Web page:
Alan Skidmore: A Supreme Love

Six-CD compilation of mostly unreleased material covers 70 years and has the Traneian tenorist with Weather Report and many others

869

The six CDs in this smart-looking box set reflect 70 years of tenor saxophonist Alan Skidmore’s playing career. The collection comprises 46 performances selected from the many live concert, radio and studio recordings he’s made over the years.

Apart from six numbers from three of his albums (After The Rain, 50 Journeys & A Declaration Of Love) and two from Alexis Korner’s Blues Incorporated LP Sky High, all tracks are previously unreleased.

The compilation features many of the top names in jazz. It’s divided into decades beginning in the 1960s with CD1 where we hear a teenaged Skidmore playing in a quartet in 1961 with his dad Jimmy and organist Alan Haven who married Miss World. Four years later Skidmore is with Alexis Korner’s Blues Incorporated in which he became a regular member and in 1966 we hear him in Humphrey Lyttleton’s Big Band soloing on Skid’s Kid. By 1967 he’s leading his own quartet (with 20-year-old Dave Holland on bass) and in 1969 he’s fronting a quintet with Kenny Wheeler, John Taylor, Harry Miller and Tony Oxley at Montreux Jazz Festival.

CD2 opens with Skidmore performing with Weather Report along with Wayne Shorter, Joe Zawinul and John Surman in Berlin 1971. He’s with his trio SOS in 1974, and guests with the Österreichische Rundfunksender Big Band in Vienna with Art Farmer in 1976. In 1977 he’s improvising with drummer Tony Levin in the latter’s living room.

CD3 covers 1981 to 1988. First, Skidmore’s on soprano in the supercharged trio SOH with Ali Haurand on bass and Tony Oxley on drums at Fabrik, Hamburg. He’s back on tenor at Pendley Manor Jazz Festival in 1985 with Tenor Tonic and in 1987 he’s in London with Mick Hutton and Spike Wells in the Alan Skidmore Trio. Elvin Jones invited him to join Jazz Machine for two separate performances at Ronnie Scott’s and we hear the first of these from 1988. In the following year he’s with the NDR Orchestra in Hanover and later he’s performing Coltrane’s After The Rain in Colin Towns’ Mask Symphonic at Wembley.

CD4 opens with Skidmore & Kenny Wheeler guesting with the Jazz Live Trio in Zurich. Next, he’s playing with John Surman at Mike Osborne’s benefit night at the 100 Club in 1991. The rest of the disc features his reformed quartet with Steve Melling on piano, Arnie Somogyi on bass and Mark Taylor on drums in London in 1992 and at Cheltenham Jazz Festival in 1997 with drummer Stephen Keogh.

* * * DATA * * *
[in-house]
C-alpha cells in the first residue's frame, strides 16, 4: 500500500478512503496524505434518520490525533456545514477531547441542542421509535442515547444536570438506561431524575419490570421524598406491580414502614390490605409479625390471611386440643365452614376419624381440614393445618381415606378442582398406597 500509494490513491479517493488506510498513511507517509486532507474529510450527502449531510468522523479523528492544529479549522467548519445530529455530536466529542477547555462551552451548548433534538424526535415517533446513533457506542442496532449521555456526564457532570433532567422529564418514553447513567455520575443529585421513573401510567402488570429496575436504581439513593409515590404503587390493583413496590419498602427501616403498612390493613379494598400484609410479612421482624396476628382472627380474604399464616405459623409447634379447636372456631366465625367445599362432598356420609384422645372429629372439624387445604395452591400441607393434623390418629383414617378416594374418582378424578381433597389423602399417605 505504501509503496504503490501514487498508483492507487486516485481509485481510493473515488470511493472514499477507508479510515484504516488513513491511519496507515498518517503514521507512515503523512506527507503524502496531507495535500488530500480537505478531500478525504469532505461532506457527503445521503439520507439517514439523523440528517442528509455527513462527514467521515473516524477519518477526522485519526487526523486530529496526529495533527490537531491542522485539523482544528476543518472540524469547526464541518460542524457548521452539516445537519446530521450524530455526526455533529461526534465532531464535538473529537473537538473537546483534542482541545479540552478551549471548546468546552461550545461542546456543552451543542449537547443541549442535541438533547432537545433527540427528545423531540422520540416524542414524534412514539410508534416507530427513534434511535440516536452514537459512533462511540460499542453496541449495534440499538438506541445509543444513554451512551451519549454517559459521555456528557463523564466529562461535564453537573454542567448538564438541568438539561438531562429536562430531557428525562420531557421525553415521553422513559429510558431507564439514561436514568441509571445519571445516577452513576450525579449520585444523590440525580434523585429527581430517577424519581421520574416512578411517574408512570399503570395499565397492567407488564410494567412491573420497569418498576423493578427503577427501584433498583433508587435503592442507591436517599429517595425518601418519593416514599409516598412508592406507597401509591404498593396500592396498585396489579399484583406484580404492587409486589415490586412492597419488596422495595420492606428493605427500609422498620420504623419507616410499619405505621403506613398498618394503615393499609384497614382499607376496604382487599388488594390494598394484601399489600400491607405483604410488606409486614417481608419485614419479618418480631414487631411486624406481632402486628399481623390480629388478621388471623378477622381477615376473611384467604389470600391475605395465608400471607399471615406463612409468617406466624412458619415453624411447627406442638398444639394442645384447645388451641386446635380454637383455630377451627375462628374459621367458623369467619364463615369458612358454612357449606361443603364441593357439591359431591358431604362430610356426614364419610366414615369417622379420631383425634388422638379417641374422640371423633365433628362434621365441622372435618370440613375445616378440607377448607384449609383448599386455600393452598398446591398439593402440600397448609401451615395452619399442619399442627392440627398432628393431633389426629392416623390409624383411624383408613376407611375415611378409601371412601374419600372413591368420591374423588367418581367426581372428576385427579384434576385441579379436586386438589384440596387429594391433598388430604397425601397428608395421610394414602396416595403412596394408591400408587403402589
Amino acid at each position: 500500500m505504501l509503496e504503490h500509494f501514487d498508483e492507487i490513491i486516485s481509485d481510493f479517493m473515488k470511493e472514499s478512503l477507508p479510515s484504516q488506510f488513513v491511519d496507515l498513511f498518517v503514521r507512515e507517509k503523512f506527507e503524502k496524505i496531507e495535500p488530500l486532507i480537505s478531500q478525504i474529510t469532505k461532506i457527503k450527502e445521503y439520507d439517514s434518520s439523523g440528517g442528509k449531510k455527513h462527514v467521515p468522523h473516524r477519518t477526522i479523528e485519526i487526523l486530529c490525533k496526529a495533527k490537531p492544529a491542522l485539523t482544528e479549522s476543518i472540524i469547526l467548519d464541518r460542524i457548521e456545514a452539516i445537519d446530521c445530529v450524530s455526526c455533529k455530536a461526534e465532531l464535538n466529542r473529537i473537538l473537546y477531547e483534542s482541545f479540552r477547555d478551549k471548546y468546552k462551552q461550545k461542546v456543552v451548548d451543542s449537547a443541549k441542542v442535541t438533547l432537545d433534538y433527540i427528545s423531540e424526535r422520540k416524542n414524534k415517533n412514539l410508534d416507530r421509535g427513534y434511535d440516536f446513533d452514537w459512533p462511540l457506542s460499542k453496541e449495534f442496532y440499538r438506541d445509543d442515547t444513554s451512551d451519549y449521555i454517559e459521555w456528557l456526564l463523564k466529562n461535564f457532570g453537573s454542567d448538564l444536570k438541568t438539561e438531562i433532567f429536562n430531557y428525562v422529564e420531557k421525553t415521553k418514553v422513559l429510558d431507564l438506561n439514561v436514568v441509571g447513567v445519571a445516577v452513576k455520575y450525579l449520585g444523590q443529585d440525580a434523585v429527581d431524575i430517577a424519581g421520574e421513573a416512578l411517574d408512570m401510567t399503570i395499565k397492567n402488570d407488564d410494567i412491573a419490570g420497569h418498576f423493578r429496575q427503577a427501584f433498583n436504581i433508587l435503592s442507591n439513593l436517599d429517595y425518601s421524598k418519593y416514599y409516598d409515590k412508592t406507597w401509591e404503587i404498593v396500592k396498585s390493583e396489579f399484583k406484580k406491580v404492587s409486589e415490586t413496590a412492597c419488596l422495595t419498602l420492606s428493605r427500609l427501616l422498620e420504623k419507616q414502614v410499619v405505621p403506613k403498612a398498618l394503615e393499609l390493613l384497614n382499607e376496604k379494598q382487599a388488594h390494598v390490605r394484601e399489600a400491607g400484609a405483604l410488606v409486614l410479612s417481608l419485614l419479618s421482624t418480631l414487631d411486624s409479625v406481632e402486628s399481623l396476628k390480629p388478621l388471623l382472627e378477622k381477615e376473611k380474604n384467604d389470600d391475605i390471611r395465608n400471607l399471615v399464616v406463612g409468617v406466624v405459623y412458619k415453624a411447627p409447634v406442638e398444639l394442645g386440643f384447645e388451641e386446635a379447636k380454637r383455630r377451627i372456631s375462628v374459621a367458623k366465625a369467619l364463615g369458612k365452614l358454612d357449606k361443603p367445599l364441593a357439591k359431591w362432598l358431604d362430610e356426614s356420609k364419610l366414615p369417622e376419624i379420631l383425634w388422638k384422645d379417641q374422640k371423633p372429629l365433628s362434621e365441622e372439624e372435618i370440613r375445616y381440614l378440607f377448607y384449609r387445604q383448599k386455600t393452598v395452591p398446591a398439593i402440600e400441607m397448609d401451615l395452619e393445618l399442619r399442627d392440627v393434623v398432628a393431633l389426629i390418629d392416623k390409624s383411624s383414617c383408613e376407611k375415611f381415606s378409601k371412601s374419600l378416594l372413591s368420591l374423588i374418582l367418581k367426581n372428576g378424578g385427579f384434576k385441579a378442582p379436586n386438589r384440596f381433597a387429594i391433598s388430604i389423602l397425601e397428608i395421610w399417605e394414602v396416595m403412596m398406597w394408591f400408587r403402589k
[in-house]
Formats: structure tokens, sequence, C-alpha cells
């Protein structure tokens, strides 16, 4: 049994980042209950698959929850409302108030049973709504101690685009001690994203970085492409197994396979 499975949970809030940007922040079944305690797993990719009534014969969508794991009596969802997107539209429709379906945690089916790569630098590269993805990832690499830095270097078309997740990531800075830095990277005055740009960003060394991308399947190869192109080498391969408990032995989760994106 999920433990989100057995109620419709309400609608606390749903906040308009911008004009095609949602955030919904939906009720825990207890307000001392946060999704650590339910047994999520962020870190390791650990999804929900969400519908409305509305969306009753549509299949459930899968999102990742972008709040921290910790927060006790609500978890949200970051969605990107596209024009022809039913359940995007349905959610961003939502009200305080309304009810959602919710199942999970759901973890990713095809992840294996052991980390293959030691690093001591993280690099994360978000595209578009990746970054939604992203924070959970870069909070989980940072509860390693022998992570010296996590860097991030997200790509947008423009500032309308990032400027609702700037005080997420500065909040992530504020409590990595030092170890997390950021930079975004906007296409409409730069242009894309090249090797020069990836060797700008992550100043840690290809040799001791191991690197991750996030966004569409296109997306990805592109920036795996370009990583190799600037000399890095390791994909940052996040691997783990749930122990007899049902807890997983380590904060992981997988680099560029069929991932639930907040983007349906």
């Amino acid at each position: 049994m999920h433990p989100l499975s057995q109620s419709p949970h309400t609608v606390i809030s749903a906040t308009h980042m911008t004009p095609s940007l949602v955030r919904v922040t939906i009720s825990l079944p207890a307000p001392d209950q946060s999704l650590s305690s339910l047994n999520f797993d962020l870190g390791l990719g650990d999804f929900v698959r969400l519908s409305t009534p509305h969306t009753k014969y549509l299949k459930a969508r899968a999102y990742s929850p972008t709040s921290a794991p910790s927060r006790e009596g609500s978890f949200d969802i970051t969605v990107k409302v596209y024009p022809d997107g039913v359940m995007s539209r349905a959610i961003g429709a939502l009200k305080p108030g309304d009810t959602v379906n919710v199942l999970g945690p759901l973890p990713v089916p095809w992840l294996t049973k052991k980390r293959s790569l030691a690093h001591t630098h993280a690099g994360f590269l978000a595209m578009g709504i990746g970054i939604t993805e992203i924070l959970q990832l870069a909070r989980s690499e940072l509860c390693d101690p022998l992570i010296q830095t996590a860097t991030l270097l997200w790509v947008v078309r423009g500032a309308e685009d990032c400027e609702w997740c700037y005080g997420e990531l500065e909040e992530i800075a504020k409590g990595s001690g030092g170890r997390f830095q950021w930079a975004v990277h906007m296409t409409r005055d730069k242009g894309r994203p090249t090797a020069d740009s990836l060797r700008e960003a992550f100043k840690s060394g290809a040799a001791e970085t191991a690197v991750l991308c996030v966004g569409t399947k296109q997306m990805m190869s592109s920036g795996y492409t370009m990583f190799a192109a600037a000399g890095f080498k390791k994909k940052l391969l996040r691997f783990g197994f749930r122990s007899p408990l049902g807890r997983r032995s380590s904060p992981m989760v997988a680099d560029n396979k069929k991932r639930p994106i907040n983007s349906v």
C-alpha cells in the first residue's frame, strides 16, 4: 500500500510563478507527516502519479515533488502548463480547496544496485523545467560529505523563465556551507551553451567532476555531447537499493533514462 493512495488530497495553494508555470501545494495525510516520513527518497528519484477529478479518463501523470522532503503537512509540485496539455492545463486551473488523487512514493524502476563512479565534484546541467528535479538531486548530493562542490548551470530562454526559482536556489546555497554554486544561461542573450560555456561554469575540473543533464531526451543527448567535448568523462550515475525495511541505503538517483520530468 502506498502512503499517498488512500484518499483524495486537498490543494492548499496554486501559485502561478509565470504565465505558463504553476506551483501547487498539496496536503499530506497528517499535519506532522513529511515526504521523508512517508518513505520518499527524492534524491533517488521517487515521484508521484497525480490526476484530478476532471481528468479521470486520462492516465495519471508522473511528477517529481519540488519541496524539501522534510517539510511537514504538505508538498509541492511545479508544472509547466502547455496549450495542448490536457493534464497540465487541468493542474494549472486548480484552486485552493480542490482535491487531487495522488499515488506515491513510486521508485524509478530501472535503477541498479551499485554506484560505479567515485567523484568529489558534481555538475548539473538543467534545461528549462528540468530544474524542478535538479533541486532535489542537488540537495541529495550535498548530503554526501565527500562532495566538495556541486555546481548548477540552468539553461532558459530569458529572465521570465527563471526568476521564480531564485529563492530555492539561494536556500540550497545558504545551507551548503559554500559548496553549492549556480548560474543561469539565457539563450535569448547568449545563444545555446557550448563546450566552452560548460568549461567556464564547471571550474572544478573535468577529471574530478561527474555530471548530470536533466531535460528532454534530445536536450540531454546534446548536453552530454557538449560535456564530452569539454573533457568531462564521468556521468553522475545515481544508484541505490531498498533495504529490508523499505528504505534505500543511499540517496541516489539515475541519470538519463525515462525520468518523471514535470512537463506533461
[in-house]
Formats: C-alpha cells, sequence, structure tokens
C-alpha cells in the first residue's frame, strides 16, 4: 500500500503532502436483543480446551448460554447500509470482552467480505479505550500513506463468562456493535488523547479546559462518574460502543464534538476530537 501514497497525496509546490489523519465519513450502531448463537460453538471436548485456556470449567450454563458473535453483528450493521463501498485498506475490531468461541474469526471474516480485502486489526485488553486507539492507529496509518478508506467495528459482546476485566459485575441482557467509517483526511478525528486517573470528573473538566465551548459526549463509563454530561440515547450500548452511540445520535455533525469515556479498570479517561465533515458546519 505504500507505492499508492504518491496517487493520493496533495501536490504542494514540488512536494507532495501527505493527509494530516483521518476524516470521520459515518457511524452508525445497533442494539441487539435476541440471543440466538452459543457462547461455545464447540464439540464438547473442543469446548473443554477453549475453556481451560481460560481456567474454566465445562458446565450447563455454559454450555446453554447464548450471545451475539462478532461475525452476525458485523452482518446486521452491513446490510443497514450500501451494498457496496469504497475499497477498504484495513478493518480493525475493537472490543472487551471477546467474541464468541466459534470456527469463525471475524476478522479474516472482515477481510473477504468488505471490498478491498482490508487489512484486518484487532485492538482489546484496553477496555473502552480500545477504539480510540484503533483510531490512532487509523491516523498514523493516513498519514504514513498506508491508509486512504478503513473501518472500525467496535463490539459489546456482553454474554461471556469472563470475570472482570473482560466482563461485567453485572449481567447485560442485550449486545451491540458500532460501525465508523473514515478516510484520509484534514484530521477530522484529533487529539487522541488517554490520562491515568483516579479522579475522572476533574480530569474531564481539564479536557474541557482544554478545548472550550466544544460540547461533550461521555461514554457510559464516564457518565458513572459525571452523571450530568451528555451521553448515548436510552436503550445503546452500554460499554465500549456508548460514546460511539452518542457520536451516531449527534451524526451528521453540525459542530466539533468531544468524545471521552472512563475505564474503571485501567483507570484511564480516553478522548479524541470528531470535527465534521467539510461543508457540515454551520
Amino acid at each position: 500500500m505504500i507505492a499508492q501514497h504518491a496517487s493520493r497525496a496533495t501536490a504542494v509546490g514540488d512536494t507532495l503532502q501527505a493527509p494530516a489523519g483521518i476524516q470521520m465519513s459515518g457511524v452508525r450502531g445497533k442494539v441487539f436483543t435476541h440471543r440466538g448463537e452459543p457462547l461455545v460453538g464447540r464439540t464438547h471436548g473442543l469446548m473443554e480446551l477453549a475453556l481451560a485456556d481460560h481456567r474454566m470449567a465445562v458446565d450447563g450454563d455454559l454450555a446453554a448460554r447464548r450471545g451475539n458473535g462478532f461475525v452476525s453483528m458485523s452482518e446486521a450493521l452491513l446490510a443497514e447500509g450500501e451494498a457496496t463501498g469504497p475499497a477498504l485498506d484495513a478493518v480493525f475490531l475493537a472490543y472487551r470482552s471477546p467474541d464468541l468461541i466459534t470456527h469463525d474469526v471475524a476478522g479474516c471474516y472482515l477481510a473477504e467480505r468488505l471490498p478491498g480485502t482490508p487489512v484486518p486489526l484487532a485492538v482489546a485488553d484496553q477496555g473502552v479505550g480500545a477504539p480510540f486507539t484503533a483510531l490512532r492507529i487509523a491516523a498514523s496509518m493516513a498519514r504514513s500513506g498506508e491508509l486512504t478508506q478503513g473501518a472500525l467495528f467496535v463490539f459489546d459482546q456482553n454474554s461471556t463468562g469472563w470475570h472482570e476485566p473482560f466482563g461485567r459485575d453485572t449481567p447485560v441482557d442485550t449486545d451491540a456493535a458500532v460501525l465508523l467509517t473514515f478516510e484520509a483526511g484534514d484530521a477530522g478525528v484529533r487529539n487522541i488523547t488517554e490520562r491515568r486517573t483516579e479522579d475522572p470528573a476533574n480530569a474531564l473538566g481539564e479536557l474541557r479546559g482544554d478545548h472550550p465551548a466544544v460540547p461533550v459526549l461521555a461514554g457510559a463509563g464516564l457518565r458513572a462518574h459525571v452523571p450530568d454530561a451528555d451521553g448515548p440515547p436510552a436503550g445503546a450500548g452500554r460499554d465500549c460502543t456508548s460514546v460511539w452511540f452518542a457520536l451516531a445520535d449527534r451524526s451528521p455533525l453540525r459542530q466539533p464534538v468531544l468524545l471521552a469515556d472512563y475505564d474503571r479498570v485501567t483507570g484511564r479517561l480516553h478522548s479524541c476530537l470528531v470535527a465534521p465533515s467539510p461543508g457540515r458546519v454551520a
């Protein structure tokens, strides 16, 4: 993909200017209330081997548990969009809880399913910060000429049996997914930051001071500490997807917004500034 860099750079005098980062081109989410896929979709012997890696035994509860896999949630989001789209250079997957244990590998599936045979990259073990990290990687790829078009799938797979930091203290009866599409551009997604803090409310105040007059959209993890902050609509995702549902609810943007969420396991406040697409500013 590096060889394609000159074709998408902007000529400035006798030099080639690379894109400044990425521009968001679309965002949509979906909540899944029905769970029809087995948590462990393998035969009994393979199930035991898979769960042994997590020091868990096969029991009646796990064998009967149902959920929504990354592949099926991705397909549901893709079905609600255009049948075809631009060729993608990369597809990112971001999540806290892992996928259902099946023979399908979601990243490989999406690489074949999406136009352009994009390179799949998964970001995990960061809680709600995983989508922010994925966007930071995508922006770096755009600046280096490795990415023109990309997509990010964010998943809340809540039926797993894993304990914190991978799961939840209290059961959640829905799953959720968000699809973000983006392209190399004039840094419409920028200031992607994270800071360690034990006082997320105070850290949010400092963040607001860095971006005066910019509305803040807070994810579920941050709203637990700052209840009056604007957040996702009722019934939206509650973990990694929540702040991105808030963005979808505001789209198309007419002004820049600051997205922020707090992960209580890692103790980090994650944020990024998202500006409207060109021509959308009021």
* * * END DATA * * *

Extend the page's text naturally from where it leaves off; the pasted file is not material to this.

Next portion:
CD5 sees the quartet in Hamburg in 2000 with Gary Husband on drums. In 2005 Skidmore is performing with Colin Towns’ Mask Orchestra at the Moers Festival. Next, his octet Ubizu is in London performing Coltrane’s Africa followed by a performance of Giant Steps with his quartet at the Fleece Jazz Club in 2011. This time, Geoff Gascoyne’s on bass and Tony Levin is back on drums. The CD concludes with the quartet playing two numbers with Georgie Fame on vocals at the European Jazz Jamboree in Germany.

CD6 is something of a paean to John Coltrane whose music has been a major influence on Skidmore. In July 2019 we hear the Alan Skidmore Quartet (with Andrew Cleyndert on bass and Miles Levin on drums) plus tenorists Ed Jones and Howard Cottle performing two Coltrane numbers – Transition and Chasin’ The Trane at London’s Café OTO. Then in conclusion the quartet plays three pieces from A Love Supreme – Resolution, Pursuance and Psalm.

This collection is a comprehensive trawl through the memory and it’s a great introduction for any who may be new to Alan Skidmore’s music. The set has a 20-page booklet with informative liner notes from Richard Williams, photos of Skidmore and various bands in performance and family portraits. At Alan’s behest, once this project has recouped its costs, any future profit will be donated to the Jazz Centre UK.

Discography
Now’s The Time; Don’t Get Around Much Anymore; The Preacher; Wednesday Night Prayer Meeting; Honesty; Skid’s Kid; What is This Thing Called Love; Autumn Leaves; Old San Juan; Once Upon A Time; Free For Al; Double Meaning; Directions; Folk Nik; Country Dance; Up There; Oxford Road, B13; Way Out East; Dutch Dreams; Nature Boy; Modal Tonic; I Remember Clifford; Moving Along; After The Rain; George And Me; Just Once; Jass; Ist; Riffing Together; It’s Easy to Remember; K.A.N.S.Y.; Spiritual; Take The Coltrane; But Not For Me; Naima; Impressions; John; Africa; Giant Steps; Mr. PC; Jumpin’ With Symphony Sid; Transition; Chasin’ The Trane; Resolution; Pursuance; Psalm (396.00)
Complete personnel and venue details can be found here. Recorded 1961-2019.
Confront Recordings CORE 33